Enzo Mari’s Autoprogettazione

Thanks to friend of the blog Mosscarpet for a tip on another modernist DIY manual, by the Italian artist and furniture designer Enzo Mari. Following in the footsteps of William Morris, Mari’s Marxist design philosophy is both liberatory and egalitarian. Unlike Morris, Mari embraces the materials of industrial culture, 2x4s and nails, to offer designs that anyone can make without specialized training. Comrades can download Mari’s 1974 manual Autoprogettazione (roughly translatable as “self design”).

The goal of Autoprogettazione is not to just offer measured drawings, rather it’s a manual to teach a vocabulary you can use to design and build your own furniture. Mari says,

Therefore the way should be to involve the user of a consumer item in the design and realization of the item designed. Only by actually touching the diverse contradictions of the job is it possible to start to be free from . . . deeply rooted conditioning.

It’s no easy feat to make attractive furniture from 2x4s and nails but, especially with his tables, Mari succeeds, in my opinion. Some clever folks have even, in a subversive judo move, made Enzo Mari pieces with Ikea furniture parts.

The 1918 flu epidemic claimed the lives of many creative people including Egon Schiele and Gustav Klimt. I’m sorry to report that we lost Mari to Covid-19 in October.

Thanks again to Mosscarpet–I’ve already used some of Mari’s ideas to design a roof for our adobe oven.

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  1. “How is it possible to accomplish the deconditioning of form as a value rather than as strictly corresponding to content?”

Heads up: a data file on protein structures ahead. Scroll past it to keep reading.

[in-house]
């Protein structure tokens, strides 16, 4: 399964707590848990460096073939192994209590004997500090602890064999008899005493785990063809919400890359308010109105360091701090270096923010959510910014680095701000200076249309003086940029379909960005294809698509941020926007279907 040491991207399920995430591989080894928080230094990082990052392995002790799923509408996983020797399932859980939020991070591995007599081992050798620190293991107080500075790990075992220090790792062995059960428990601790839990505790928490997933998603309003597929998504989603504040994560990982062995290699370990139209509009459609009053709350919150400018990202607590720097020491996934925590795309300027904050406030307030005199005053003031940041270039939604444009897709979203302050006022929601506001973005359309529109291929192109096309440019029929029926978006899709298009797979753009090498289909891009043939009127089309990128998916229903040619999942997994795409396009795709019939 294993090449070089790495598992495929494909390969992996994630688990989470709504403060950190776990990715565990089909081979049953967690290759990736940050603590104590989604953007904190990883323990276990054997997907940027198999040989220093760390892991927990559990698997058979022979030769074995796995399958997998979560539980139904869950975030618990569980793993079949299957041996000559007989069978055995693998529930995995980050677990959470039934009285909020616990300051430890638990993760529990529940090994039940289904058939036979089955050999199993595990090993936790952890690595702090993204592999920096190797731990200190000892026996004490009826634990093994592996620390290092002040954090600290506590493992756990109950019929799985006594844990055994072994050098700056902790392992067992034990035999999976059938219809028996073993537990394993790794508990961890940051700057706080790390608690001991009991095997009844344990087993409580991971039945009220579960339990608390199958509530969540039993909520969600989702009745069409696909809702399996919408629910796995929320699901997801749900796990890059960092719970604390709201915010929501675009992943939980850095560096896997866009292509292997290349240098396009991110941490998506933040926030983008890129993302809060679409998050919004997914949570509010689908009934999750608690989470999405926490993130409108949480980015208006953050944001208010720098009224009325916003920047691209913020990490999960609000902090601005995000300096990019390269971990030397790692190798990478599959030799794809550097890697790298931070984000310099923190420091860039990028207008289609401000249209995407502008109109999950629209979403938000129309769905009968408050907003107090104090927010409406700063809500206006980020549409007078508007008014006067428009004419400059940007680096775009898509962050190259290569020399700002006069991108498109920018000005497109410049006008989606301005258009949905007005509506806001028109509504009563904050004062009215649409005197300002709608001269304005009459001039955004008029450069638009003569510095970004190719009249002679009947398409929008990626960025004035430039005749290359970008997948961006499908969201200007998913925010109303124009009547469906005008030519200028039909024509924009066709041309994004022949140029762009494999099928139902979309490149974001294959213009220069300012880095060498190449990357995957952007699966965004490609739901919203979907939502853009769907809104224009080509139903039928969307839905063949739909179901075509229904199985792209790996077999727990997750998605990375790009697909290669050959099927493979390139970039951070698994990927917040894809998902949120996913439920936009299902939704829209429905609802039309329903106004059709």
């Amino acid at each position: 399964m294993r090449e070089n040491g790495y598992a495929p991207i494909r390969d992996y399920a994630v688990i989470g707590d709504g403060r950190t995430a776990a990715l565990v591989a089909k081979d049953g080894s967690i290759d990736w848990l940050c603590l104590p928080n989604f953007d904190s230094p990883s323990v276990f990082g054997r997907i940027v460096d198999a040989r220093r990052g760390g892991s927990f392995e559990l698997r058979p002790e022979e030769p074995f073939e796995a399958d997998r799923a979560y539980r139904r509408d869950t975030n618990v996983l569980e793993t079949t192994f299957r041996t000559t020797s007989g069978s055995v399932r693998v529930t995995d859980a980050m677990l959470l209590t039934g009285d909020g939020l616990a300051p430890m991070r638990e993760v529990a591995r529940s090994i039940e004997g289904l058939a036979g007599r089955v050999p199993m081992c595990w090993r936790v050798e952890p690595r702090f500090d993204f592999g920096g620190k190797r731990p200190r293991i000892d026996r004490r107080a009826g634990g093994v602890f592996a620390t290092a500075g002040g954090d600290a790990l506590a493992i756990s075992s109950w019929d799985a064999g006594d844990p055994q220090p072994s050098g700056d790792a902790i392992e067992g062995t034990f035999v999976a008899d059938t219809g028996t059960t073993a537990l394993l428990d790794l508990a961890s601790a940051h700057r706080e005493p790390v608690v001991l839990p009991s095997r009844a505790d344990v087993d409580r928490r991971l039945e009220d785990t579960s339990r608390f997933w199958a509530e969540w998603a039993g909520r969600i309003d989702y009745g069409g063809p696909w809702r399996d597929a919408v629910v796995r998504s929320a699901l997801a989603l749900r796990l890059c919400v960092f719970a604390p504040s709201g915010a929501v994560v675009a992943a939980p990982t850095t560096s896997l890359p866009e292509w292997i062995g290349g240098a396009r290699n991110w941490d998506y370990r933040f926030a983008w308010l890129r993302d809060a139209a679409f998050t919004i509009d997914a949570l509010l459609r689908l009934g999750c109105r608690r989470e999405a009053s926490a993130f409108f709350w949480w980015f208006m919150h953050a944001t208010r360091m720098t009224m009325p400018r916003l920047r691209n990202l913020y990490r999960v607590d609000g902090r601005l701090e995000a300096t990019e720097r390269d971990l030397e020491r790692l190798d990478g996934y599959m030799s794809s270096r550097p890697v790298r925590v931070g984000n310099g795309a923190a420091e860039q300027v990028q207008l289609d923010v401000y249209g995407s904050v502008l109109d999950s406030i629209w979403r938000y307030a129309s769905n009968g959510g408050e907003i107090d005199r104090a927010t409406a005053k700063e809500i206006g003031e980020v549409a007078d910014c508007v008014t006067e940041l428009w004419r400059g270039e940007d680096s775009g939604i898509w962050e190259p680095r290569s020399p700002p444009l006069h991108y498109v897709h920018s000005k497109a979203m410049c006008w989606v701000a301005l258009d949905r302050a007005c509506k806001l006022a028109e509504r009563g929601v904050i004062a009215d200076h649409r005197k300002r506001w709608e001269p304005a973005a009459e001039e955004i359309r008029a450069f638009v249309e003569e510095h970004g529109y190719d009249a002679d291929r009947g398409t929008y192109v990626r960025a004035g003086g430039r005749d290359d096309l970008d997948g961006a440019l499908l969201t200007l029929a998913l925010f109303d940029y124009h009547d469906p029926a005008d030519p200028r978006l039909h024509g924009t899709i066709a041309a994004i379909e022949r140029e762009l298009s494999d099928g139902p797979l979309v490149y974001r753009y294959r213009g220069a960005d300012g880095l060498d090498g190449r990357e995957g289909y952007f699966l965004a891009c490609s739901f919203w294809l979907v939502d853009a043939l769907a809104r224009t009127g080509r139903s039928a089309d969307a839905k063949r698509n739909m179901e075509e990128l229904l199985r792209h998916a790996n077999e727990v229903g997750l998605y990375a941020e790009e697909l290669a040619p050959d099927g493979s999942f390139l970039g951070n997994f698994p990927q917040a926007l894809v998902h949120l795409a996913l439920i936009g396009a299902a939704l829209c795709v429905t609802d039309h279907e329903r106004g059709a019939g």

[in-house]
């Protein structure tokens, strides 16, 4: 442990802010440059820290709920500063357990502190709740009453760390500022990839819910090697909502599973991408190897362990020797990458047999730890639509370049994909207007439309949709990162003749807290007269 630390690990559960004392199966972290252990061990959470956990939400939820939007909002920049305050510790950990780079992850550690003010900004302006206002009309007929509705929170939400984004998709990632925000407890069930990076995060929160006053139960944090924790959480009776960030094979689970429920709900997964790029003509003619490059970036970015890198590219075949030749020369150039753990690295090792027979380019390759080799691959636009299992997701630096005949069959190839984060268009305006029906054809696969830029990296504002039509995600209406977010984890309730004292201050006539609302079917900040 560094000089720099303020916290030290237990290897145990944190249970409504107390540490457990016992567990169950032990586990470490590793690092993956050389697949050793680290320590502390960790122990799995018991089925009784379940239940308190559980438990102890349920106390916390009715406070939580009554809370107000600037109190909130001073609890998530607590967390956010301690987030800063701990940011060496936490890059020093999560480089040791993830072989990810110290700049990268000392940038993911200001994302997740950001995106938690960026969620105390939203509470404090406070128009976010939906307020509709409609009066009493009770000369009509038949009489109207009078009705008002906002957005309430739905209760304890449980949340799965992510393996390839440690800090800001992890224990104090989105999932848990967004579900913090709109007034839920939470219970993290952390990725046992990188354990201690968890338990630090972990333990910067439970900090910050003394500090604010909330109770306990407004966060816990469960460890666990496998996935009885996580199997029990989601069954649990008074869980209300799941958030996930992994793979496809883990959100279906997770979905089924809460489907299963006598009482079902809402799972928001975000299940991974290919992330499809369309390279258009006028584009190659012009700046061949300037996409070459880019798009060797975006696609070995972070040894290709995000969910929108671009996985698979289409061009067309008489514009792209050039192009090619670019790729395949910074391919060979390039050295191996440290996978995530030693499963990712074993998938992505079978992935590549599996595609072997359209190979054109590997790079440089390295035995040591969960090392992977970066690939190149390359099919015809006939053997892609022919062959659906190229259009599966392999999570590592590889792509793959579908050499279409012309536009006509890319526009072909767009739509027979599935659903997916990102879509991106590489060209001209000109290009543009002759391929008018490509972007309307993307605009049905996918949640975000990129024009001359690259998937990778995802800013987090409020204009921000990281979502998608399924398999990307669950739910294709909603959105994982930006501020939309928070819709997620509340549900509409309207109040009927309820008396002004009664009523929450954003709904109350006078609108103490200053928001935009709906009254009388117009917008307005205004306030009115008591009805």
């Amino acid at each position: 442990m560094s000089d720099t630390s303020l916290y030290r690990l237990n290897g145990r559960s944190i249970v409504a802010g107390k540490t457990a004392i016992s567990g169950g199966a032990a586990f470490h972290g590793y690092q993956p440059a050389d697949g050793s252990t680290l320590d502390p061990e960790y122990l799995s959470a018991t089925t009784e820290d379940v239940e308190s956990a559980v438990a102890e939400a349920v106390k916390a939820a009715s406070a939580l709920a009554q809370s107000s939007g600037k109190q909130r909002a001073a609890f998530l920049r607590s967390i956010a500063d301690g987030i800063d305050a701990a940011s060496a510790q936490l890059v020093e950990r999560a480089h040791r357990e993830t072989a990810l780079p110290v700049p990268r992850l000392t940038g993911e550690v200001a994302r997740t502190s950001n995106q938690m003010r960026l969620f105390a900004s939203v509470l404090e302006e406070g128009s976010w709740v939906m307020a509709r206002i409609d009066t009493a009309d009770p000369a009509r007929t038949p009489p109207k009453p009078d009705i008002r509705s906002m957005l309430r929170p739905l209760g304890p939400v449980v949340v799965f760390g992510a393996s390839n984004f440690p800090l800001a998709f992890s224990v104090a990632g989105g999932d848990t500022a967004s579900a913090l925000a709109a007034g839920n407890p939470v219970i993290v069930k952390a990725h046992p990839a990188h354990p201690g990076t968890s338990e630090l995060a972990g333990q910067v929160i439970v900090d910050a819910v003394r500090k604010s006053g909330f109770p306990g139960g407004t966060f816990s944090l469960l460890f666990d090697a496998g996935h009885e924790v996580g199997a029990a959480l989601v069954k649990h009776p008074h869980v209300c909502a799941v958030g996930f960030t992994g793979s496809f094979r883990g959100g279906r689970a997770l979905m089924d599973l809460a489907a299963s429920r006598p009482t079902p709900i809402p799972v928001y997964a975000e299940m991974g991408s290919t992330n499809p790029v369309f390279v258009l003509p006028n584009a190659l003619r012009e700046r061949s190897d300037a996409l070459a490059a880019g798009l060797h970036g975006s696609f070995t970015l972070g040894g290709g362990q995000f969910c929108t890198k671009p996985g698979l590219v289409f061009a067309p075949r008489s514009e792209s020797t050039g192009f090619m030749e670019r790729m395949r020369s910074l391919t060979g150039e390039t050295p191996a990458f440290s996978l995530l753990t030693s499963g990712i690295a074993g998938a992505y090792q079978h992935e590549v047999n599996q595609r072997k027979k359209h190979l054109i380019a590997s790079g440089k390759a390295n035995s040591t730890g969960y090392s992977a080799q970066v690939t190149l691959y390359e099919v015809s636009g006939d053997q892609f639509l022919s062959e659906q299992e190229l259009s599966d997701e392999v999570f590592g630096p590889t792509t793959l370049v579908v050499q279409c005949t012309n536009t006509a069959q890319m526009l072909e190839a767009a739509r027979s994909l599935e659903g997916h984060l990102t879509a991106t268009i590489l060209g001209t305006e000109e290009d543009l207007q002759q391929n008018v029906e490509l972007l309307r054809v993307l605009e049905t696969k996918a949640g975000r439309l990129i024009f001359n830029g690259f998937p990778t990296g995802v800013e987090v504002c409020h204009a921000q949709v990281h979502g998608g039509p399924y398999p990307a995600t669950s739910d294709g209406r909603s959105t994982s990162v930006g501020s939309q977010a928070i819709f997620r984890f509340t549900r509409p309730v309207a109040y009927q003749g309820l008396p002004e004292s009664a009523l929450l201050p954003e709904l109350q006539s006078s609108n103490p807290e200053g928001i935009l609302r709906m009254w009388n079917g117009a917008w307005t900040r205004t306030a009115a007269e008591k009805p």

Love it, thanks!

  2. https://i.imgur.com/PKc8dHP.jpg

    I’m a fan of tripod camping chairs, and have always been interested in this design. Wherein only a metal ring holds the three legs together. The precision, hence the beauty and function, seems to be in the notches made.

    But as a non-woodworker, I’m having difficulty understanding the process involved in making such notches. And this particular tripod camping stool.

  3. The Day-Night sofa designed by Mari in 1971 was refused by the client because it was not enough expensive.

  4. Thanks for the shoutout! Glad you like this work; it does seem right up your alley. (BTW, I’ve been following along since the Survive LA days. Thanks for all the good reads, keep it up!)

    • Thanks again for the tip on this book–it’s already proved useful around the house. And thanks for following us for so long!

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